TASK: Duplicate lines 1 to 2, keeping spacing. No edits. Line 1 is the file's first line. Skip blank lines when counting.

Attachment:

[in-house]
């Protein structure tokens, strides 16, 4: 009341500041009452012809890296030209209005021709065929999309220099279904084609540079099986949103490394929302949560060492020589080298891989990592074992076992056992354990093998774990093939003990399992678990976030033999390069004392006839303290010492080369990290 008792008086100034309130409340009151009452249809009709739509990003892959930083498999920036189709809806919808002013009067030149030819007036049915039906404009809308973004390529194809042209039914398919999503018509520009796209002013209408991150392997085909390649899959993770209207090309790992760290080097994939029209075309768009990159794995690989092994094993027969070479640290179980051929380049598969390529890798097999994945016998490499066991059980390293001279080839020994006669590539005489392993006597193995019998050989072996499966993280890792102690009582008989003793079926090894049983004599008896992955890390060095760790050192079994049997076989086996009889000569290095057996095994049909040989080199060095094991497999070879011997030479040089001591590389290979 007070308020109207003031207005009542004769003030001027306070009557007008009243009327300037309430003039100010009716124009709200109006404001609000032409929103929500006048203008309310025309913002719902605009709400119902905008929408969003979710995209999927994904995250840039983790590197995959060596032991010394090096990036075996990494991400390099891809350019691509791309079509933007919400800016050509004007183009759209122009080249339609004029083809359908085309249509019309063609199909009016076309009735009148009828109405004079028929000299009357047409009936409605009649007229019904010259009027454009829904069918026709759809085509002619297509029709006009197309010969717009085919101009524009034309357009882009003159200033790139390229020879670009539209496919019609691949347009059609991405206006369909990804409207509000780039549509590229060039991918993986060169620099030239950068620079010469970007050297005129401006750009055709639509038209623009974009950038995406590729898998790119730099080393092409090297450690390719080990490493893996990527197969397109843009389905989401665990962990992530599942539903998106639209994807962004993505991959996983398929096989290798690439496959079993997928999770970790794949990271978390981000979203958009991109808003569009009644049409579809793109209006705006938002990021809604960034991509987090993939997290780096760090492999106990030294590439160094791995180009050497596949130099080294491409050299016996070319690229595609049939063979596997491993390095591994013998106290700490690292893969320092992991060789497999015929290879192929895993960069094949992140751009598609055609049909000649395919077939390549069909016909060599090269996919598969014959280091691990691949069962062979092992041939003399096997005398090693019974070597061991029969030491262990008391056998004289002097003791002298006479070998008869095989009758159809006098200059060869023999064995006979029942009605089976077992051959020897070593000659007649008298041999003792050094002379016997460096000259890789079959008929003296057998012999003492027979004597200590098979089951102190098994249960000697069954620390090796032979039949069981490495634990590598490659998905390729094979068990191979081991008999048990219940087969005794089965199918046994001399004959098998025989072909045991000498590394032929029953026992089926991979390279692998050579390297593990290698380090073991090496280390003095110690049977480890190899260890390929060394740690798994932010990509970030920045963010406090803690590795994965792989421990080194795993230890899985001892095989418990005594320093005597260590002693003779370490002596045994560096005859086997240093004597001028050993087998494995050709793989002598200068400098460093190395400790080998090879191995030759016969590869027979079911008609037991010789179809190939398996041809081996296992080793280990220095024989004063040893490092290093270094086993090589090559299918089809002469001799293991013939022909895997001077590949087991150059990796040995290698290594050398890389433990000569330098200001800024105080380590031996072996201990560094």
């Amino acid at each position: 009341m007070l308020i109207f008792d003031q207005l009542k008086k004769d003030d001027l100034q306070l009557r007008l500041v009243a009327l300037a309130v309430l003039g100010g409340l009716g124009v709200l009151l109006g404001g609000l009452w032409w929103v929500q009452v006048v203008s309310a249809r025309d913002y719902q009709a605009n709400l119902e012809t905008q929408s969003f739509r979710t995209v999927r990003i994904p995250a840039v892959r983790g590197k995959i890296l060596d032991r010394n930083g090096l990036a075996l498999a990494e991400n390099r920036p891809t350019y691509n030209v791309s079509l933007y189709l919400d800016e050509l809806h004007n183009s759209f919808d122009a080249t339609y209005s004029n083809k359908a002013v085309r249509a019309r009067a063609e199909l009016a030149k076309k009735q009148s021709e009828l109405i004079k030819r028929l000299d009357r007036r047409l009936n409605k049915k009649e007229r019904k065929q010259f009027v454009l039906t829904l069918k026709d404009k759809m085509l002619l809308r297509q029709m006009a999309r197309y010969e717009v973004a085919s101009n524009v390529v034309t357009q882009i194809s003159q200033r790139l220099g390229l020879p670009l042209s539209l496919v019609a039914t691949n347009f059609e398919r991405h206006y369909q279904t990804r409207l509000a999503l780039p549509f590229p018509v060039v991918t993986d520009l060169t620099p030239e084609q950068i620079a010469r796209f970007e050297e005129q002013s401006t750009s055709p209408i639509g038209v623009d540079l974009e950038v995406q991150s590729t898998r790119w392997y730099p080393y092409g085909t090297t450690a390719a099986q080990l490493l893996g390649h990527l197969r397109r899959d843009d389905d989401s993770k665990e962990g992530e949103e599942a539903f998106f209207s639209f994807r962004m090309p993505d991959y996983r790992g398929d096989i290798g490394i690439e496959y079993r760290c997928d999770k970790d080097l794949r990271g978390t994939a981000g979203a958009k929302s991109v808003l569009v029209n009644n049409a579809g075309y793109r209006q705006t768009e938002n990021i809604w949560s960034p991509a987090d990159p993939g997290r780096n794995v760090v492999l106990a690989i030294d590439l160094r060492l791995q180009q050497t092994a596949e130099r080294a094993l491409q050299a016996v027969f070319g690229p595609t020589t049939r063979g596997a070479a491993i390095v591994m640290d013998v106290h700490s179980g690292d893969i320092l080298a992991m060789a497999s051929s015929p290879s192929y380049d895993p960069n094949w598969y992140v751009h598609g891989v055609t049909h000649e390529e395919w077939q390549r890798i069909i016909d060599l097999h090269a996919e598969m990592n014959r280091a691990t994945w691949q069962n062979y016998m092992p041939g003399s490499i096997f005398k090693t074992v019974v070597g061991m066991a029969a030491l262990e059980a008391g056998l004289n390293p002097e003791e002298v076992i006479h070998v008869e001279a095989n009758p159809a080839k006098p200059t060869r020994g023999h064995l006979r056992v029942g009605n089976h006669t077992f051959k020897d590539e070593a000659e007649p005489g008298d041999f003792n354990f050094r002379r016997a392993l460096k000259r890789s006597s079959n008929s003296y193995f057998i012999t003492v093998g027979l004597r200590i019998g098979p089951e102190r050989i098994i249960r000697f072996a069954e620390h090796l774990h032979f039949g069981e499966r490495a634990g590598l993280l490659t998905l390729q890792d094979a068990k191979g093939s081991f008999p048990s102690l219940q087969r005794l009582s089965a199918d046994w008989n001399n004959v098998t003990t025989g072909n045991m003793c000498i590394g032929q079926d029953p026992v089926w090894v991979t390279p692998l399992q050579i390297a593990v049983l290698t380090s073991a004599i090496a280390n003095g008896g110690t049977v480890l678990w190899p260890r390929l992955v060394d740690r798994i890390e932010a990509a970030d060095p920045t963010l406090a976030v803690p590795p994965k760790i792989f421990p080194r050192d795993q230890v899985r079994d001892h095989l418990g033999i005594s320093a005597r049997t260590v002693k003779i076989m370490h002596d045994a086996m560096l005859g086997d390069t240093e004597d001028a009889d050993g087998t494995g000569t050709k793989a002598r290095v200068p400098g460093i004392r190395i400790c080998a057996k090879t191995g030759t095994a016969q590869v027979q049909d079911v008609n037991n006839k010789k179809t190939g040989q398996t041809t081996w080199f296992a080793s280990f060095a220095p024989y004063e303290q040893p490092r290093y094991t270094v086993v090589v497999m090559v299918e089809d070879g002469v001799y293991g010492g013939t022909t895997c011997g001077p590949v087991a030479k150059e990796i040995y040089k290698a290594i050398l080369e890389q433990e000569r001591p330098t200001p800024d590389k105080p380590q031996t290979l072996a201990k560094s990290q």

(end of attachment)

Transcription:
[in-house]
């Protein structure tokens, strides 16, 4: 009341500041009452012809890296030209209005021709065929999309220099279904084609540079099986949103490394929302949560060492020589080298891989990592074992076992056992354990093998774990093939003990399992678990976030033999390069004392006839303290010492080369990290 008792008086100034309130409340009151009452249809009709739509990003892959930083498999920036189709809806919808002013009067030149030819007036049915039906404009809308973004390529194809042209039914398919999503018509520009796209002013209408991150392997085909390649899959993770209207090309790992760290080097994939029209075309768009990159794995690989092994094993027969070479640290179980051929380049598969390529890798097999994945016998490499066991059980390293001279080839020994006669590539005489392993006597193995019998050989072996499966993280890792102690009582008989003793079926090894049983004599008896992955890390060095760790050192079994049997076989086996009889000569290095057996095994049909040989080199060095094991497999070879011997030479040089001591590389290979 007070308020109207003031207005009542004769003030001027306070009557007008009243009327300037309430003039100010009716124009709200109006404001609000032409929103929500006048203008309310025309913002719902605009709400119902905008929408969003979710995209999927994904995250840039983790590197995959060596032991010394090096990036075996990494991400390099891809350019691509791309079509933007919400800016050509004007183009759209122009080249339609004029083809359908085309249509019309063609199909009016076309009735009148009828109405004079028929000299009357047409009936409605009649007229019904010259009027454009829904069918026709759809085509002619297509029709006009197309010969717009085919101009524009034309357009882009003159200033790139390229020879670009539209496919019609691949347009059609991405206006369909990804409207509000780039549509590229060039991918993986060169620099030239950068620079010469970007050297005129401006750009055709639509038209623009974009950038995406590729898998790119730099080393092409090297450690390719080990490493893996990527197969397109843009389905989401665990962990992530599942539903998106639209994807962004993505991959996983398929096989290798690439496959079993997928999770970790794949990271978390981000979203958009991109808003569009009644049409579809793109209006705006938002990021809604960034991509987090993939997290780096760090492999106990030294590439160094791995180009050497596949130099080294491409050299016996070319690229595609049939063979596997491993390095591994013998106290700490690292893969320092992991060789497999015929290879192929895993960069094949992140751009598609055609049909000649395919077939390549069909016909060599090269996919598969014959280091691990691949069962062979092992041939003399096997005398090693019974070597061991029969030491262990008391056998004289002097003791002298006479070998008869095989009758159809006098200059060869023999064995006979029942009605089976077992051959020897070593000659007649008298041999003792050094002379016997460096000259890789079959008929003296057998012999003492027979004597200590098979089951102190098994249960000697069954620390090796032979039949069981490495634990590598490659998905390729094979068990191979081991008999048990219940087969005794089965199918046994001399004959098998025989072909045991000498590394032929029953026992089926991979390279692998050579390297593990290698380090073991090496280390003095110690049977480890190899260890390929060394740690798994932010990509970030920045963010406090803690590795994965792989421990080194795993230890899985001892095989418990005594320093005597260590002693003779370490002596045994560096005859086997240093004597001028050993087998494995050709793989002598200068400098460093190395400790080998090879191995030759016969590869027979079911008609037991010789179809190939398996041809081996296992080793280990220095024989004063040893490092290093270094086993090589090559299918089809002469001799293991013939022909895997001077590949087991150059990796040995290698290594050398890389433990000569330098200001800024105080380590031996072996201990560094």